How farmers can cut emissions | FT Climate Capital
Agriculture and food account for about a quarter of all climate change-inducing greenhouse gas emissions. And with production methods becoming increasingly intensive, farmers are under scrutiny like never before. Now farming faces a big question: can it become more environmentally sustainable while continuing to feed a growing global population?
Reported by Attracta Mooney; Filmed and edited by Richard Topping
You can enable subtitles (captions) in the video player
ATTRACTA MOONEY: This is County Offaly, Ireland, about 90 minutes outside of Dublin. And I'm here on my family's farm. I grew up here, as did my father, my grandfather, my great-grandmother, and generations before them.
Irish farms are often passed down family lines. But farming is not just a historical and emotional significance. It is also a key economic driver. About 1 in 10 people work in agriculture or food production in Ireland, but farming has a big problem-- agricultural greenhouse gas emissions.
The agrifood sector accounts for just under 40% of Ireland's climate change-inducing emissions. Last year, the government set a legally binding target to cut those emissions by 25% by 2030. Now, there is talk of culling cattle, turning farms organic, ditching synthetic fertilisers, and reclaiming and rewilding land. All of this is putting farmers under pressure.
Some farmers feel that they're under attack. Do you think that's fair?
PIPPA HACKETT: I don't think we want to be in the situation where farmers feel under attack, because I don't think that's really useful to anyone. We need to listen to farmers, and farmers maybe need to listen to the policymakers. And we need a much more, I suppose, aligned approach. We ultimately want Irish farming to become more sustainable.
BRIAN RUSHE: I think every farmer would accept that agriculture as a part of our emissions profile accounts for quite a lot. The 25% represents a huge challenge to farming in Ireland, and it's transformative if we were to achieve it. The farmers want to reduce emissions, will reduce emissions, but there is a huge amount of farmers in a place where they need a lot of support to do it.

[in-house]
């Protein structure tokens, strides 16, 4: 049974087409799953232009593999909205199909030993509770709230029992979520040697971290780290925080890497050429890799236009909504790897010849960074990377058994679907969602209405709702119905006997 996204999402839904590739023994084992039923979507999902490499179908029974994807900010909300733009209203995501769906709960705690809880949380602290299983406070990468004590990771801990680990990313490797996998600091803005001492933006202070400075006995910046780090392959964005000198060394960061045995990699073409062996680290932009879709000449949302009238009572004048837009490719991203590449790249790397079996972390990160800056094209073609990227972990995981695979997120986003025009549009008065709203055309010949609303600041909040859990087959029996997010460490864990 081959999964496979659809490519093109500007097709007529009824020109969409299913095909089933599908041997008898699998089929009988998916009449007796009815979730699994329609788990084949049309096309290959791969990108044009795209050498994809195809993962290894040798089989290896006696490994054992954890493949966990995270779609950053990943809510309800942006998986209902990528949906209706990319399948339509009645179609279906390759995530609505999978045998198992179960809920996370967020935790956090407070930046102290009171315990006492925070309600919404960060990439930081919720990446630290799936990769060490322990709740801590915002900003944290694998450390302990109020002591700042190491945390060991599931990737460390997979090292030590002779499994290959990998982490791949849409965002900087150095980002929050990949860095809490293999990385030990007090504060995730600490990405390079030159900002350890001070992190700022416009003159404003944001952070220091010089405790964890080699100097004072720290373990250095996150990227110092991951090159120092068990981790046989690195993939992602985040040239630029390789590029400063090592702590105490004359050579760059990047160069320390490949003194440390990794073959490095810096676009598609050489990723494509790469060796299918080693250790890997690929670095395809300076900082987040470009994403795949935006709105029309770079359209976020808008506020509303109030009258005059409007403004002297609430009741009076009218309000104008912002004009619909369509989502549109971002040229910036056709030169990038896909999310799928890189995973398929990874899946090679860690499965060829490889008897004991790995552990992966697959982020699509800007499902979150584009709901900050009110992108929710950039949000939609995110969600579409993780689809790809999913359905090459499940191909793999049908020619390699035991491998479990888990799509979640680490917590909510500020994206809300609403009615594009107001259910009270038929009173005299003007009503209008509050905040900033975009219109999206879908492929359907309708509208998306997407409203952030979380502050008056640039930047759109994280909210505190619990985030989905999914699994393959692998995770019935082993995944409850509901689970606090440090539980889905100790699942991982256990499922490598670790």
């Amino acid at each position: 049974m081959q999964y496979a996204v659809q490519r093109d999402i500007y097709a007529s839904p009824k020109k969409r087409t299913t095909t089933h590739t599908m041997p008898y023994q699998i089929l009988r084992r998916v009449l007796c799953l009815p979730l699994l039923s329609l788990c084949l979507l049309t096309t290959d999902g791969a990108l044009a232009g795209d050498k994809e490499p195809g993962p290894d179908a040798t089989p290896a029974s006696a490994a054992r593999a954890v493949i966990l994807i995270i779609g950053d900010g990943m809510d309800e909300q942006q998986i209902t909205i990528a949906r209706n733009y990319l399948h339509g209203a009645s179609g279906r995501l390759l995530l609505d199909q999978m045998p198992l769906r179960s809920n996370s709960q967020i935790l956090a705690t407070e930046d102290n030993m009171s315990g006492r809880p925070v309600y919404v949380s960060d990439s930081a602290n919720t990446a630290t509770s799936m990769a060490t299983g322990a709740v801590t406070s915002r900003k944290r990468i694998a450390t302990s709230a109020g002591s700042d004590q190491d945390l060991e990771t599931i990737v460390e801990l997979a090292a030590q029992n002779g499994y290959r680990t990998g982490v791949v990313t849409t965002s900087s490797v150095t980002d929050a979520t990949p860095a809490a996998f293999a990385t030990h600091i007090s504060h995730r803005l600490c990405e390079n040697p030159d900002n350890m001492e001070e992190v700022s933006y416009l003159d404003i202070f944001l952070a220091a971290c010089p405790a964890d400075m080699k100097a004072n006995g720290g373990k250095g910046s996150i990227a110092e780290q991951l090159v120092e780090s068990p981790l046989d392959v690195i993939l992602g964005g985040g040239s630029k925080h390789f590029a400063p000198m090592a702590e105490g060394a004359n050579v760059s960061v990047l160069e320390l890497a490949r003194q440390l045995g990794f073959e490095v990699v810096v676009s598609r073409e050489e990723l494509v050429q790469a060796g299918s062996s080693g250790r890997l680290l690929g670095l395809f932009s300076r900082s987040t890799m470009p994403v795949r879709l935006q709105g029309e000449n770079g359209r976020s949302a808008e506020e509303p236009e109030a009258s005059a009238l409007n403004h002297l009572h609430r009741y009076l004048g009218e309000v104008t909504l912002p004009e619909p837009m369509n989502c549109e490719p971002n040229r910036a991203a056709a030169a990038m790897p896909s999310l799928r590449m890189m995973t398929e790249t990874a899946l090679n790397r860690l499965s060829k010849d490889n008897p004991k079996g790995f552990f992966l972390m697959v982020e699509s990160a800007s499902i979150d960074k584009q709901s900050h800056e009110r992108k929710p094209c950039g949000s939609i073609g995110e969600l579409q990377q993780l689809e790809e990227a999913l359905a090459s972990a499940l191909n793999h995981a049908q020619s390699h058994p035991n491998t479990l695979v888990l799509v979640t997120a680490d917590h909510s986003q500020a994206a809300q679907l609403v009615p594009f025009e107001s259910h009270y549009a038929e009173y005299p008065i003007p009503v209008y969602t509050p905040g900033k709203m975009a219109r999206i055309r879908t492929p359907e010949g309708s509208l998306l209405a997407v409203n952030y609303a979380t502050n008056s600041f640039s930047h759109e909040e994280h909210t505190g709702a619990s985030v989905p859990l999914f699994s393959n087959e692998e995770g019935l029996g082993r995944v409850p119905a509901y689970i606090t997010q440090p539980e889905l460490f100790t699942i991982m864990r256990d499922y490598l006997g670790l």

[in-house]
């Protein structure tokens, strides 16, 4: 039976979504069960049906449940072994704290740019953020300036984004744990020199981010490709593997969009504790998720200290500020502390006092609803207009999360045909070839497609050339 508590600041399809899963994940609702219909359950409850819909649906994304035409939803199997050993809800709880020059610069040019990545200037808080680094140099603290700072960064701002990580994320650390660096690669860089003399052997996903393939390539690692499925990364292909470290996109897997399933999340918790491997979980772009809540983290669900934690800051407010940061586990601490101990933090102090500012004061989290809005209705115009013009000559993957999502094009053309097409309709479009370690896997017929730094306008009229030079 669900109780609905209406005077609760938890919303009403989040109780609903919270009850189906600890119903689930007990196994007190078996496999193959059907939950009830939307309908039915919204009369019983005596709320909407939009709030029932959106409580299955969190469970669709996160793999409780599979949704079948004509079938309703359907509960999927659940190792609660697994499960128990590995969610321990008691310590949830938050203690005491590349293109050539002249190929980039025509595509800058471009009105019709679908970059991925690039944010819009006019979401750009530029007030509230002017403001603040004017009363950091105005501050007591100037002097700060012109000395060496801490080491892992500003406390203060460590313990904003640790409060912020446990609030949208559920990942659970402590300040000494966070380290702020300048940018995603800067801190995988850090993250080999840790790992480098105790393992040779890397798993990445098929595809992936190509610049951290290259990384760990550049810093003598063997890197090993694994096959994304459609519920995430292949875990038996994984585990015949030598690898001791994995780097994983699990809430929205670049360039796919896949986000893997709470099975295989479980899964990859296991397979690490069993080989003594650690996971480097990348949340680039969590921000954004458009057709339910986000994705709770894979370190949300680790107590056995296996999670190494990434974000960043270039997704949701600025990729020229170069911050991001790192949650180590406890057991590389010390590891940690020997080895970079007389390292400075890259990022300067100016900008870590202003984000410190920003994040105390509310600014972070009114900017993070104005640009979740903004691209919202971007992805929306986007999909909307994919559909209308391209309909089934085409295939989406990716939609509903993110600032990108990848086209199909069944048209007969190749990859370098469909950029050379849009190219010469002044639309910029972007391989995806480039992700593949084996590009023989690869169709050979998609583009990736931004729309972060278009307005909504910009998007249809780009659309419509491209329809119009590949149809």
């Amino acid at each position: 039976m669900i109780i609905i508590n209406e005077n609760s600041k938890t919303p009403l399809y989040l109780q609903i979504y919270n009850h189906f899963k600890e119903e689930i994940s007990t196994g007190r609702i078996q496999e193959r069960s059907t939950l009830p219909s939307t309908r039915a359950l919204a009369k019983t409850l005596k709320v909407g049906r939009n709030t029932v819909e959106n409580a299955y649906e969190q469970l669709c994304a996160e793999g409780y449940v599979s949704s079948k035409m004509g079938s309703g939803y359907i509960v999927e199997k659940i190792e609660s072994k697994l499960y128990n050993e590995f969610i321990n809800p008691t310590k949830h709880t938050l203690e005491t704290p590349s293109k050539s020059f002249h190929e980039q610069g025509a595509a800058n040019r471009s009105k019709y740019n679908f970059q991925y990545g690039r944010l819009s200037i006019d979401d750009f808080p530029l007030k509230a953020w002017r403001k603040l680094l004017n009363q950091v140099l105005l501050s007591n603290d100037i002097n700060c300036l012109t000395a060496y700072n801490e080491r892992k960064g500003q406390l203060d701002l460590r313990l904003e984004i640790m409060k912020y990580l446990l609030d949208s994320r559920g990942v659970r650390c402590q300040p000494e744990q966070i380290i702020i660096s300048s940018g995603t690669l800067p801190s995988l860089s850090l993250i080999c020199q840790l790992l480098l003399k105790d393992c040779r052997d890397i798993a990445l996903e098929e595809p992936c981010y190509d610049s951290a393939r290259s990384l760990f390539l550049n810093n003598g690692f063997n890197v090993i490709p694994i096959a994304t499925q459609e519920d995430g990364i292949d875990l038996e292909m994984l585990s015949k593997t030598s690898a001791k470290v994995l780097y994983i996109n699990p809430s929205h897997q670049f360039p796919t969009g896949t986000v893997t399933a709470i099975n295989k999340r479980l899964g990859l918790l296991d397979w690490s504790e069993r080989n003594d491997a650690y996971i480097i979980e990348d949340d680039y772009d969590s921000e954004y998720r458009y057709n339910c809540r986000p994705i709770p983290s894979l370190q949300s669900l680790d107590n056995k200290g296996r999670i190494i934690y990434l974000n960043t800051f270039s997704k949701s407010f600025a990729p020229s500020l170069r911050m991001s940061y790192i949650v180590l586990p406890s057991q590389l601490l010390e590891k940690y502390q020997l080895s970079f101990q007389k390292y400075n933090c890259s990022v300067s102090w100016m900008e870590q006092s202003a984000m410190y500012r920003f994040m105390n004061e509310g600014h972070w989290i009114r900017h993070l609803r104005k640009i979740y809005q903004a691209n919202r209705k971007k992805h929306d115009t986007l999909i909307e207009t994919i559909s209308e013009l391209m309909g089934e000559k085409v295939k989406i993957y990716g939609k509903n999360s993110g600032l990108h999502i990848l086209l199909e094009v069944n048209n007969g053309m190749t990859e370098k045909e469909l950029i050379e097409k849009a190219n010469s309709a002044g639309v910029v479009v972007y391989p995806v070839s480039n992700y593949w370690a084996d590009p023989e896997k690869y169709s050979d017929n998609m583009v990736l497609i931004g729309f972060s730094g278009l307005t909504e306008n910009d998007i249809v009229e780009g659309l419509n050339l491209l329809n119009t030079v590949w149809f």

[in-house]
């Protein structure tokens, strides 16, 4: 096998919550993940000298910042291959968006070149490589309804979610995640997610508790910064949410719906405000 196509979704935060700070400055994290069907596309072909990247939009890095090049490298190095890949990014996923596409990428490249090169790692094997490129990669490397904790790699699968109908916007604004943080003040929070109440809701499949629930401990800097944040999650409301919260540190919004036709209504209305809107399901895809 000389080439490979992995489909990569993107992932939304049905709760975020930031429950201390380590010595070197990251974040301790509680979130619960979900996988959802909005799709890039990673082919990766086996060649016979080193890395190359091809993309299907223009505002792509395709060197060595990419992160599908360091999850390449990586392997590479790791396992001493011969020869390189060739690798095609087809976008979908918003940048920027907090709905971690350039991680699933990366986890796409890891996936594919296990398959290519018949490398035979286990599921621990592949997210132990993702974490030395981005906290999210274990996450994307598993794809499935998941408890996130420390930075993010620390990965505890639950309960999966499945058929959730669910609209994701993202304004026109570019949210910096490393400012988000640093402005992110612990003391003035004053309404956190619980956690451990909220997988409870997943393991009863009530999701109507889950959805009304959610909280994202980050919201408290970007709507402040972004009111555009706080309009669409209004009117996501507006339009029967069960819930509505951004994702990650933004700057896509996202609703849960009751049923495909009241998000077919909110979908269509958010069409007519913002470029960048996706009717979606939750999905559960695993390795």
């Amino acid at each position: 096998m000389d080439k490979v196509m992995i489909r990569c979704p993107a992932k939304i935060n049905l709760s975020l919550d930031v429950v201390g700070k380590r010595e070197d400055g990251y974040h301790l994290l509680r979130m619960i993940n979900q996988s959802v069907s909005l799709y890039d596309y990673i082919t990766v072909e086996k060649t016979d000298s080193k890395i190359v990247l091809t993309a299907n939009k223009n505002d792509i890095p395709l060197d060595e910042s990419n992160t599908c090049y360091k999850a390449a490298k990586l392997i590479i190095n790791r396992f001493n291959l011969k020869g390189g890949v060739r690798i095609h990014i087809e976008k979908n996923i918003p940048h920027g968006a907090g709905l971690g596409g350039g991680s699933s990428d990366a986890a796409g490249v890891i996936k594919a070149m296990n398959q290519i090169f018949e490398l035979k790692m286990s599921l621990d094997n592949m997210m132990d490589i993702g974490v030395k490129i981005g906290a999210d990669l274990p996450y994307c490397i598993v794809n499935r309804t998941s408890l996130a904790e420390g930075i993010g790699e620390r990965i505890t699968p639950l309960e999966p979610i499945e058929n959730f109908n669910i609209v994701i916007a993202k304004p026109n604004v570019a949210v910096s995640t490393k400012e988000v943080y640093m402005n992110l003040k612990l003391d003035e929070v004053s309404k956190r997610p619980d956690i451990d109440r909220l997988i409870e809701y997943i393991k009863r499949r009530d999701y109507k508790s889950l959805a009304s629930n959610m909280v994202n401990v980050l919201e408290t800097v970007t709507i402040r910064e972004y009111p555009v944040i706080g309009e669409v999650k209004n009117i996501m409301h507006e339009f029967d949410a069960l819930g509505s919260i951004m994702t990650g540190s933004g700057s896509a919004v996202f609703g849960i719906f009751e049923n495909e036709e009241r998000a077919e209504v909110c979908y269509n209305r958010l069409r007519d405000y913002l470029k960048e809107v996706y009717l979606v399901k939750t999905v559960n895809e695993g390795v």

There's about 130,000 farmers every year in Ireland apply for what we call a BPS, or a basic payment. So that gives an indication of the amount of farms in the country. So if we're talking about reducing numbers, we're talking about 130,000 individual farm businesses.
The big challenge for us is that group that don't regularly engage with research, don't regularly engage with advisory-- and there's a huge challenge for us-- is to reach them.
GERARD PARDY: So we're farming about 290 cows, on maybe 400 acres. We inherited this farm from my father in '94. They've been here since the 1700s. We live in the environment every day. We see nature every day. If we were down here at night, there's deer, there's hares, barn owls flying across.
Like all the industries, farming needs to get its act together. And we are very much dependent on science to show us the way of what we can do to make the thing better. We need the farming community to come on board, but I can't speak for the whole farming community. But certainly, for anyone that I would know in my circle, they are on board with it.
ATTRACTA MOONEY: But it's not just Ireland that has to tackle its agricultural greenhouse gas emissions. Across Europe, every country will have to address the environmental impact of farming under the EU's Green Deal.
The Green Deal is the European Union's main framework to tackle climate change. And it includes a raft of measures aimed at making agriculture greener. But farmers have already pushed back, with tractors piling into Brussels and Strasbourg in protest.
NORBERT LINS: With the Green Deal, European Union took the right approach to achieve a more sustainable and more resilient agriculture in the future. I think it's a very good idea, but we have to have an holistic approach on that.
ATTRACTA MOONEY: Agriculture accounts for about 11% of the EU's greenhouse gas emissions. And that number has barely budged over the past two decades. Do you think we can bring that number down, and why is it so sticky?
NORBERT LINS: When we look at the numbers, we saw that they are decreasing in the last years. But you are right they did not decrease a lot. But this is, on the one hand, again, a question of calculation. So I question this calculation of methane emission. And I think you are aware that the methane emissions are more or less 50% of the agriculture emissions in the European Union.
ATTRACTA MOONEY: It's not just European farmers that have pushed back. Around the world, there's been a backlash from farmers, including the US's powerful farming lobby, over environmental measures as countries look to tackle global warming. While the release of carbon dioxide through the burning of fossil fuels is the biggest contributor to climate change, accounting for about 3/4 of greenhouse gas emissions, about 1/4 of the world's emissions are from agriculture and food production. And countries such as China, the US, and Brazil are among the biggest emitters of agricultural emissions.